January 26, 2022 Josh Sprague

Luxury Homes & Real Estate Outlook

It’s my pleasure to present our clients with an exclusive “first look” at Sotheby’s International 2022 Luxury Real Estate Outlook. This in-depth report discusses the key demographic and workplace changes driving the luxury housing market.

Key experts in the field present their economic predictions for what is shaping up to be another very strong year in the luxury housing market in Edina, in Minnesota, and throughout the United States. Check out the full report here.

A. Bradley Nelson, the Chief Marketing Officer for Sotheby’s International, presents a cogent summary of where luxury housing, and real estate in generally, is headed in 2022:

The end of last year showed signs of a slight shift in the frenzied market of 2021, including fewer bids on houses, and homes spending a little longer on the market. But a true buyer’s market isn’t likely, as people continue to move, and real estate is considered a hotter investment than ever.

There are two major issues keeping the market on the side of sellers: low inventory and material supply slowdowns. As such, most experts predict prices will increase throughout 2022, especially after the slower winter months.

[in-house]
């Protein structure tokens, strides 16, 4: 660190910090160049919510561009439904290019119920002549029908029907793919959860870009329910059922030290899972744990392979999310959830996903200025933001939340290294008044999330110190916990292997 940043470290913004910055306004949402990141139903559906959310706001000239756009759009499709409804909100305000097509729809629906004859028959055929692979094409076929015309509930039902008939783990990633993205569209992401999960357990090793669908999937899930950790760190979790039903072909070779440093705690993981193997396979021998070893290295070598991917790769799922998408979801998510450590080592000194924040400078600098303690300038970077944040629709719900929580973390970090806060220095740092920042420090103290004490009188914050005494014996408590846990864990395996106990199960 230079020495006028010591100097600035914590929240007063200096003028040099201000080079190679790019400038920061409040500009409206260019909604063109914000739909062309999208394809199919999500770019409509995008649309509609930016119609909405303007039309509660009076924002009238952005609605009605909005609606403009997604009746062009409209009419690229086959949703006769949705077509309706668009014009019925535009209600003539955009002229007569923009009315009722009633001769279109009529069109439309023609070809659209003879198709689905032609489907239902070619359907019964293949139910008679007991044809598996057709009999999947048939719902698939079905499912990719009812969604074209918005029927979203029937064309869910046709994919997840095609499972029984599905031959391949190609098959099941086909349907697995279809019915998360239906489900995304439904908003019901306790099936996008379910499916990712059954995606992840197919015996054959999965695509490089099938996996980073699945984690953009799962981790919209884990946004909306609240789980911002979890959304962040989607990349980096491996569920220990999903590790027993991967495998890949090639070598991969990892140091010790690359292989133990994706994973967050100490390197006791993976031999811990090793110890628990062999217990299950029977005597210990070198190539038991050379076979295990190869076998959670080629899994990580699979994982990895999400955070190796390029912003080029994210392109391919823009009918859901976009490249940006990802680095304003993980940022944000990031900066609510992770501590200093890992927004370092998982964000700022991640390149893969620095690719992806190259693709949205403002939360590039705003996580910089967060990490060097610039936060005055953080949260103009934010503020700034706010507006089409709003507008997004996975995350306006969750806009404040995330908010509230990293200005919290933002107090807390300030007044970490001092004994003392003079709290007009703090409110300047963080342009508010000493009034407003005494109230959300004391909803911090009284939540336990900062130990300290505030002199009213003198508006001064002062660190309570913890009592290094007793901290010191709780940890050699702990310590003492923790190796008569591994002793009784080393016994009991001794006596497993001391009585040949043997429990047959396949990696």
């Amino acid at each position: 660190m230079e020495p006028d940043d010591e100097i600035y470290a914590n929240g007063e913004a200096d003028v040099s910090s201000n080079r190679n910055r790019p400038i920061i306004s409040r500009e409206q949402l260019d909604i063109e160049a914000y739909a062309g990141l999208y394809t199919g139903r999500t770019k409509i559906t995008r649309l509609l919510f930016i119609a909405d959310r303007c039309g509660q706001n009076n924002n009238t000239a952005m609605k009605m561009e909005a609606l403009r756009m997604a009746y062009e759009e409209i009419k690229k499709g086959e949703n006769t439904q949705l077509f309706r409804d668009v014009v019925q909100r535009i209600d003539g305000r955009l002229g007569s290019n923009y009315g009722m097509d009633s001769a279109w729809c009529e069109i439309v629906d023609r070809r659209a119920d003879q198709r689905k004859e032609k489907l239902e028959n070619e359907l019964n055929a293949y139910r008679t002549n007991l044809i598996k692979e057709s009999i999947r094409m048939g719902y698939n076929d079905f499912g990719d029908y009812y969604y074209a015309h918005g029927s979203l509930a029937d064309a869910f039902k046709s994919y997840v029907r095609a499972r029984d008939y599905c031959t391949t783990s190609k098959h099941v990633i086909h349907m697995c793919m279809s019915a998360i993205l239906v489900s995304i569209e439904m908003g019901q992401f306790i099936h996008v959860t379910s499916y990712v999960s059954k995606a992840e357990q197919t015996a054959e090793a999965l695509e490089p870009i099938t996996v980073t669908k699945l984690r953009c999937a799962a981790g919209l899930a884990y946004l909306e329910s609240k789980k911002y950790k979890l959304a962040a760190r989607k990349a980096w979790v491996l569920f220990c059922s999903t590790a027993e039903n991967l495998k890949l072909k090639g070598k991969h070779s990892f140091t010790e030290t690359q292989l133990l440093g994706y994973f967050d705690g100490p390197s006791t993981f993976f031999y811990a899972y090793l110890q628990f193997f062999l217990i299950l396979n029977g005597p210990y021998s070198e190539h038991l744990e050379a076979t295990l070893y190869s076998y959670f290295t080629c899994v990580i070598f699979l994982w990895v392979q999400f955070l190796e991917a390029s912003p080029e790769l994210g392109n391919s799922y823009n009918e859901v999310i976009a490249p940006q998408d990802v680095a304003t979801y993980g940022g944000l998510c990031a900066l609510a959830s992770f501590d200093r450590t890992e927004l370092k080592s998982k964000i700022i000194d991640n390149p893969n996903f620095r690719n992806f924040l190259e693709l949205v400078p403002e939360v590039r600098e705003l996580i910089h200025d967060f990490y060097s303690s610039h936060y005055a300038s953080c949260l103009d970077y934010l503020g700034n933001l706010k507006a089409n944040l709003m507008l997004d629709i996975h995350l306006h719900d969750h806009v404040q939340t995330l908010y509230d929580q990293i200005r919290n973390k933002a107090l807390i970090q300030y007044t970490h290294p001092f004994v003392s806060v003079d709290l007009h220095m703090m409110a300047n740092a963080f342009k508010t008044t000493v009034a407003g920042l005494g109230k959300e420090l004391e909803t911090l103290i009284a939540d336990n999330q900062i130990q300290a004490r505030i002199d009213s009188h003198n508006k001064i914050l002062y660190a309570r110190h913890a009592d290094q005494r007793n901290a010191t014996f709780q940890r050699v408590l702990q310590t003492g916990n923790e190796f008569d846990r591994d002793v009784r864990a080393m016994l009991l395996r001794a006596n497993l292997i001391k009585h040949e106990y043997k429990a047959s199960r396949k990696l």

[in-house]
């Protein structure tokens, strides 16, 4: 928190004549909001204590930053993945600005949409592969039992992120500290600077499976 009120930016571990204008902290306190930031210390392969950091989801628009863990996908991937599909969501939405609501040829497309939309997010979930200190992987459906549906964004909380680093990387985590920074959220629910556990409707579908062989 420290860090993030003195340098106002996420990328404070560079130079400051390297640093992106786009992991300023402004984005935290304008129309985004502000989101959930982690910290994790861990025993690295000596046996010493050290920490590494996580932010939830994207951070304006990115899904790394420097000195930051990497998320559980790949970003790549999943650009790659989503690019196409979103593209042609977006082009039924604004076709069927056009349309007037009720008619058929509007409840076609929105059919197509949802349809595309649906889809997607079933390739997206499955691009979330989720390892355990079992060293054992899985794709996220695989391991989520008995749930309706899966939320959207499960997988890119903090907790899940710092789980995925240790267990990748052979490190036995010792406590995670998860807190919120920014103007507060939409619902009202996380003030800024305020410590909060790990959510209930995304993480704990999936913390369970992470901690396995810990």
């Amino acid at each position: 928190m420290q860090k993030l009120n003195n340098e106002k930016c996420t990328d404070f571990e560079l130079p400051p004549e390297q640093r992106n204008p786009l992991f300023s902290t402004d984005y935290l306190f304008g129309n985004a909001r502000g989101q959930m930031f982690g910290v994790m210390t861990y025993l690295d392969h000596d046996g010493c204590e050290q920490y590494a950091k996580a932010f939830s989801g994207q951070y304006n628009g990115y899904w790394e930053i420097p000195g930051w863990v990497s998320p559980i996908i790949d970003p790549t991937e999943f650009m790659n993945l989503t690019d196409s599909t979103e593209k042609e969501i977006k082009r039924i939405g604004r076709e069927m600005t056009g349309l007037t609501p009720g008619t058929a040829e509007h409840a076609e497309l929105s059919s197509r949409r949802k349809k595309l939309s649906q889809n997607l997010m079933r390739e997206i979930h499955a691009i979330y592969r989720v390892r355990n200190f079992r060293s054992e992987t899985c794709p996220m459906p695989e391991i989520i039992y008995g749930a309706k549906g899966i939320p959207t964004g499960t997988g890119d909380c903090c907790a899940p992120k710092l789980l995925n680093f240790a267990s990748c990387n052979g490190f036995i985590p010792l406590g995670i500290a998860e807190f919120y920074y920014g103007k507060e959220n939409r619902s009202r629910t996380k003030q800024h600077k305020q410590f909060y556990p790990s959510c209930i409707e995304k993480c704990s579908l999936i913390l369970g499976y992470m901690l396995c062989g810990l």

As borders reopen, pent-up demand from international buyers will compete for limited inventory with local buyers. That might spell good news for financial capitals like New York City and London.

As such, we’ll look into the future of big cities—many of which bounced back more quickly than expected post-Covid lockdowns—as well as how the market is likely to shape up in second-home locations and suburbs, which saw prices skyrocket due to pandemic-related migration patterns.

But if 2020 and 2021 were fueled by remote work, we’re predicting that in 2022, hybrid work is likely to drive the market, with many looking for larger homes that can accommodate remote work yet remain within commuting distance to their office. We also explore areas around the world poised for tax changes that may influence buyers’ real estate investment plans.

Millennials are changing the market, too, finally giving up their rentals and buying homes—often with money passed down by their parents. Tech companies—many of which have relocated, expanded their headquarters, or are planning to do so—are affecting the migration patterns of these millennials (and Gen Z, too).

In fact, the strength of secondary and tertiary cities (now often tech hubs) is one of the trends we’re exploring, in addition to the popularity of serviced apartments and branded developments as low-maintenance homes; the increased popularity of eco-conscious house buying (think solar energy and electric-car chargers), and even the emergence of cryptocurrency, which is still in nascent stages with regards to buying and selling property, but not for long.

Finally, we’re diving into some luxury lifestyle trends. From wine to NFTs to handbags to sneakers, more high-net-worth individuals of all ages—many new to the auction world—are looking to put their money into assets they can enjoy now, with hopes of appreciating value over time.

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